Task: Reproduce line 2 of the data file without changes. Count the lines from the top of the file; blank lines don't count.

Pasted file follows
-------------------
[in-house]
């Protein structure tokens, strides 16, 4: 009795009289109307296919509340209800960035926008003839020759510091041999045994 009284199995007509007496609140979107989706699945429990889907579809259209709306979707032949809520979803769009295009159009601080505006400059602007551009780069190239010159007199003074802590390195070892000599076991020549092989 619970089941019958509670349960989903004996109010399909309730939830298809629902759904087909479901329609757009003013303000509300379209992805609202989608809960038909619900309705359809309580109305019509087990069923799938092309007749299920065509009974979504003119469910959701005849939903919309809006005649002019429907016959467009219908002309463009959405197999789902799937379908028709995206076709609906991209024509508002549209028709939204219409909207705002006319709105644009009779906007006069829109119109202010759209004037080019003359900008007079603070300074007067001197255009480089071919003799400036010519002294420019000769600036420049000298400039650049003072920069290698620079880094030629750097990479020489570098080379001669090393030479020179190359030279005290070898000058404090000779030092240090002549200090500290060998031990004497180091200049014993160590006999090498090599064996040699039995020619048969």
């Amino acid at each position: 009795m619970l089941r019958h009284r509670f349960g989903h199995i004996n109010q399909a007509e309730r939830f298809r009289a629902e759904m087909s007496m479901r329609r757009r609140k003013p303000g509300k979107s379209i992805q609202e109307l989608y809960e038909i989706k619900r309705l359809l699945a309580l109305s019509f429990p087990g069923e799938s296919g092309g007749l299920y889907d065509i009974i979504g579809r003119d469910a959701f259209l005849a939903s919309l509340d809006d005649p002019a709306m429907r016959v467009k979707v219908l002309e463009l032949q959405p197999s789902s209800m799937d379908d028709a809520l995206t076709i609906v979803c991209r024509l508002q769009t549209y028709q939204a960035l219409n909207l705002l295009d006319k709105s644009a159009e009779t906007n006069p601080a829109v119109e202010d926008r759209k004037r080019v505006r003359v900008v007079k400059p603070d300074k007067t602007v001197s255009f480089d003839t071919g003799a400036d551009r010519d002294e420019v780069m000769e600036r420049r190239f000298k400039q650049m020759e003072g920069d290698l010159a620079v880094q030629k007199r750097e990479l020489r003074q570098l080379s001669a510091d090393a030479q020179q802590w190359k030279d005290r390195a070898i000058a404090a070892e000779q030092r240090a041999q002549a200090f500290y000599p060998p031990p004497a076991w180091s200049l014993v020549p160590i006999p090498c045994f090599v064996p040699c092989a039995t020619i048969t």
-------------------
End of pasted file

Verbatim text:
């Protein structure tokens, strides 16, 4: 009795009289109307296919509340209800960035926008003839020759510091041999045994 009284199995007509007496609140979107989706699945429990889907579809259209709306979707032949809520979803769009295009159009601080505006400059602007551009780069190239010159007199003074802590390195070892000599076991020549092989 619970089941019958509670349960989903004996109010399909309730939830298809629902759904087909479901329609757009003013303000509300379209992805609202989608809960038909619900309705359809309580109305019509087990069923799938092309007749299920065509009974979504003119469910959701005849939903919309809006005649002019429907016959467009219908002309463009959405197999789902799937379908028709995206076709609906991209024509508002549209028709939204219409909207705002006319709105644009009779906007006069829109119109202010759209004037080019003359900008007079603070300074007067001197255009480089071919003799400036010519002294420019000769600036420049000298400039650049003072920069290698620079880094030629750097990479020489570098080379001669090393030479020179190359030279005290070898000058404090000779030092240090002549200090500290060998031990004497180091200049014993160590006999090498090599064996040699039995020619048969």